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Good communication, good care

February 23, 2004|by KATE COLEMAN

katec@herald-mail.com

Pediatrician and internist Dr. Vincent A. Cantone practices medicine at the Smithsburg Family Medical Center.

He takes care of patients of all ages - "from birth to grave," he says.

He enjoys his work, and that helps him communicate with his patients.

Cantone, who's been in the practice since 1996, says he had some communication training in medical school. He interviewed patients in front of attending physicians and was graded on how he did.

When he gets a new patient, he looks at the information provided in the medical history. Then he sits down with the person to talk about it. He likes to assess the general situation - considering a person's body language and intonation along with their words.

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Connecting with a patient - finding a commonality - can help break the ice with a shy person. He finds ways to draw people out. People sometimes have their guard up, he says. "I think you have to be disarming. Surprise them."

He encourages patients to ask questions.

Something to talk about


The relationship between a patient and doctor is a special one.

Dr. David Mallott, associate dean for medical education at the University of Maryland School of Medicine, describes it as intense and personal.

"We assume that health care is all about expertise," says Mallott, a psychiatrist. "For the patient, it's also about being able to connect."

In recent years, more attention has been paid to professionalism, he says. Medical schools are looking at ways to create the best product.

"What we're trying to do is teach the ideal," he adds, and good communication is an important part of being a good doctor.

University of Maryland School of Medicine is in the process of revising the structure of some of the classes for medical students. Attention - including videotaped interviews with "standardized" or "simulated" patients - has been paid to doctor-patient communication for years in classes, Mallott says.

Some of the curriculum changes will involve making the focus on communication one long thread through four years of study, rather than separate pieces, Mallott says.

Communicating care


Last year, the University of Pittsburgh School of Medicine started a new institute to teach and conduct research on ways to improve communication between doctor and patient.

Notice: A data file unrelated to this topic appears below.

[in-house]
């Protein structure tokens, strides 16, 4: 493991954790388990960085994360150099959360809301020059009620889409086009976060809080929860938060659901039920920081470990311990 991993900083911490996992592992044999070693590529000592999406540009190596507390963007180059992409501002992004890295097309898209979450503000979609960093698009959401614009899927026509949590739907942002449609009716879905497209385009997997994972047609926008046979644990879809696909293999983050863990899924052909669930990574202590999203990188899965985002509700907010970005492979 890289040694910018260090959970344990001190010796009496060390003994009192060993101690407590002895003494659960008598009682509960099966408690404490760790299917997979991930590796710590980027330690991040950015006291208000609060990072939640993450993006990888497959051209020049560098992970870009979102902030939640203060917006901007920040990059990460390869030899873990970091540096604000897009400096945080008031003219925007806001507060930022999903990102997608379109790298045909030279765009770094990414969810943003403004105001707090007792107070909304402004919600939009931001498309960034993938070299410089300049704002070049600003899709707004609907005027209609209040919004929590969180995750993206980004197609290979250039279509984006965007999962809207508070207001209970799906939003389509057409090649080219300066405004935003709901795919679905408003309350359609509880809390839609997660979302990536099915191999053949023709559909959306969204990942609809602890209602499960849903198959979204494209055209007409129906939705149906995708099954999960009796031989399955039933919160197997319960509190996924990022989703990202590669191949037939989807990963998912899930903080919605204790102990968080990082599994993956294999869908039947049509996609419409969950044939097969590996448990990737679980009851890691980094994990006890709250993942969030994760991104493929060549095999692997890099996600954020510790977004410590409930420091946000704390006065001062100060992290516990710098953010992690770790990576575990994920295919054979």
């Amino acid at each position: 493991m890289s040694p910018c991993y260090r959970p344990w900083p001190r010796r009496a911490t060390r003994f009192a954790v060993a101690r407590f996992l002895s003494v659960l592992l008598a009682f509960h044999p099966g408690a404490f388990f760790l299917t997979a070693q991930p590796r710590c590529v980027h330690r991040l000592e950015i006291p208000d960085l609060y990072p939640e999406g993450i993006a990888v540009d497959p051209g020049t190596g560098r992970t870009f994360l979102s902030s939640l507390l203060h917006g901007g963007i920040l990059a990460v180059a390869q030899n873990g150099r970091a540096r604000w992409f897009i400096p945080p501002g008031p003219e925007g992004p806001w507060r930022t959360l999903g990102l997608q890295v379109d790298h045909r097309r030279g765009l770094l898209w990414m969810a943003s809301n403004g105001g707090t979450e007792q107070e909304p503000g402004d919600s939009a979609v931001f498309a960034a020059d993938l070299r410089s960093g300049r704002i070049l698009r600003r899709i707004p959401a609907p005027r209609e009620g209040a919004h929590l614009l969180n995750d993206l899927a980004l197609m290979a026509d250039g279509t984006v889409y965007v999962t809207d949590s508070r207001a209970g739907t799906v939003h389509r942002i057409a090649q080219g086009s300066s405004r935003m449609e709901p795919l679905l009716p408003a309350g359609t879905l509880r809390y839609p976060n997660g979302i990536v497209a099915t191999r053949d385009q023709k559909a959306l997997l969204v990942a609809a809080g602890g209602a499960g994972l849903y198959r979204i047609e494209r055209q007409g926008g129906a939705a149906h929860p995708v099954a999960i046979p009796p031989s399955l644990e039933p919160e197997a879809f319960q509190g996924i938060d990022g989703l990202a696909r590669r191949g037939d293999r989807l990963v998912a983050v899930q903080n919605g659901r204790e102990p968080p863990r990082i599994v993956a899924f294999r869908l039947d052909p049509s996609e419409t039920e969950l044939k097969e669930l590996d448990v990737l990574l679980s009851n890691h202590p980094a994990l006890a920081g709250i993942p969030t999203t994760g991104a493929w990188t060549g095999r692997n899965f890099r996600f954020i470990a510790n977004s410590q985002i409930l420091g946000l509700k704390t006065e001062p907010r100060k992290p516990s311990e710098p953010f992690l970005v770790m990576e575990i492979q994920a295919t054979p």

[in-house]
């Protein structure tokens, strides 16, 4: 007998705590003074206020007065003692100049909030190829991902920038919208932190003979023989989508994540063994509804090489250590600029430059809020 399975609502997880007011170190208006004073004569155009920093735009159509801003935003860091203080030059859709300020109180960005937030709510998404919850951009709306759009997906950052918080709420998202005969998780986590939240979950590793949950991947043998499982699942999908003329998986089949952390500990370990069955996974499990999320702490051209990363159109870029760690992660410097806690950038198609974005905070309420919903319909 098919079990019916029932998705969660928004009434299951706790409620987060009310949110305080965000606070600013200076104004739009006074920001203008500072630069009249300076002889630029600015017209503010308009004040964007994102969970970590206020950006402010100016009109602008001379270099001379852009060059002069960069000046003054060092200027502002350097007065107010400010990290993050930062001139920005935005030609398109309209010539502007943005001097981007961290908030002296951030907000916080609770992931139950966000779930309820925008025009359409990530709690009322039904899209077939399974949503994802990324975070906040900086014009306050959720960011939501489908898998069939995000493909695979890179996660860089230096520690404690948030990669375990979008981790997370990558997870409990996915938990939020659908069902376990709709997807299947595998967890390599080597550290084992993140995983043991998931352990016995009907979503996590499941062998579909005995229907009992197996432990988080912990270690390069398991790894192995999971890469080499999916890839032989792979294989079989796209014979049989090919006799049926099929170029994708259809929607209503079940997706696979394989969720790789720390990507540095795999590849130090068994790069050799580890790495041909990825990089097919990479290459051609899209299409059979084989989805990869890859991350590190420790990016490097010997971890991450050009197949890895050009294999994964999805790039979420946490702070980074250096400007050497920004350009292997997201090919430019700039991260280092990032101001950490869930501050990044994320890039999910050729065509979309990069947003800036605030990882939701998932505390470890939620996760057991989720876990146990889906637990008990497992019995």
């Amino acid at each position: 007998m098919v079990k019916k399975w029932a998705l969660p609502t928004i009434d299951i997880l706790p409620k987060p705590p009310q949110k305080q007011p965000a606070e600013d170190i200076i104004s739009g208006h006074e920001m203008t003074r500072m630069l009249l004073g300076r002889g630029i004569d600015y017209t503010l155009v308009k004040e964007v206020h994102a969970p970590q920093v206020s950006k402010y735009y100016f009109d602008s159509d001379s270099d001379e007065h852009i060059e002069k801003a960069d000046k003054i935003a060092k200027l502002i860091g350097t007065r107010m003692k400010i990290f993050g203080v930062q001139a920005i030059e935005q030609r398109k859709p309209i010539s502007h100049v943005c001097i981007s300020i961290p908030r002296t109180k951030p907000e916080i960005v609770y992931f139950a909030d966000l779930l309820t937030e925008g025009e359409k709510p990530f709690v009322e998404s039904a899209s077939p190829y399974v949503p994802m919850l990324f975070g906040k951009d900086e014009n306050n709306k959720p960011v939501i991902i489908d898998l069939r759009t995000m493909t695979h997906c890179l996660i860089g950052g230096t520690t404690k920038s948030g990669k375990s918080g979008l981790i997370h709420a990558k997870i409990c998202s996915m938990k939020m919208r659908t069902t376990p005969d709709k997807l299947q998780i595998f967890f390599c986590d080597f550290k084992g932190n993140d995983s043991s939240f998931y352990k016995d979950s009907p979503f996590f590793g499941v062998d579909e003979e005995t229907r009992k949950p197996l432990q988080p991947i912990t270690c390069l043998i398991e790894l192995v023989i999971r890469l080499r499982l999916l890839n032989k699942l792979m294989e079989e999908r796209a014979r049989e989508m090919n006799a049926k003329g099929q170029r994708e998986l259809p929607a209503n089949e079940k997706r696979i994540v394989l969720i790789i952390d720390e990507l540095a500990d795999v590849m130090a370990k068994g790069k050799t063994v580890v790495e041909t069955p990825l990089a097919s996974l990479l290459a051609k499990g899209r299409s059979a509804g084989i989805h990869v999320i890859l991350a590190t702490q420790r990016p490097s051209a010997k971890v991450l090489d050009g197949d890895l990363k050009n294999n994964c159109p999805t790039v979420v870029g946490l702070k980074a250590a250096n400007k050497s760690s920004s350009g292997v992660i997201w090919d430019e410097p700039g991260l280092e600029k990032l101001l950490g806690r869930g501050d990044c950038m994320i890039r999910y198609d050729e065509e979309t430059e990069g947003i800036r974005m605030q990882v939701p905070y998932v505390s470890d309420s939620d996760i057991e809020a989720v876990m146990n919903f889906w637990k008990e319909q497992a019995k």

So much of the focus in medicine has been on its high-tech features, says Dr. Robert Arnold, director of the institute.

Studies show that 70 percent of diagnoses are made from the medical history; 15 to 20 percent are made from the physical exam, Arnold says. In most cases, the lab tests just confirm what you think, he says.

Medical schools are telling students to pay as much attention to the relationship between a doctor and his patient, he says.

The doctor needs to have information about more than just signs and symptoms. He or she needs to know how the illness affects the person as a person, Mallott says.

Doctors have to know how to educate a patient in ways and language that are not too technical. Increasingly - in internet age - they also need to know how to re-educate a patient, Mallott says.

Doctors need to know how much information their patients want - and how much they can handle.

Arnold uses the example of car repair. He trusts his mechanic and wants him to take care of his vehicle without sharing every detail.

If patients need to mull over - or have their families help them understand - the doctor's advice, Arnold suggests requesting permission to record the meeting.

Asking the right questions


Good communication also is an important part of being a good patient. It's a two-way street, Mallott says.

People often are afraid of looking silly, but patients have to ask questions. Patients shouldn't be afraid to tell doctors how they feel - how their lives are affected.

One good question: "What effect will this medication have on my sex life?"

It's important for the doctor to know what matters. It's also important for patients to know that the doctor may not be able to answer every question during a single appointment. It's OK for the doctor to say we need to schedule another appointment to deal with the rest of these questions.

Patients also should feel free to decide that communication with a particular doctor is not good enough and to find a new one, he says.

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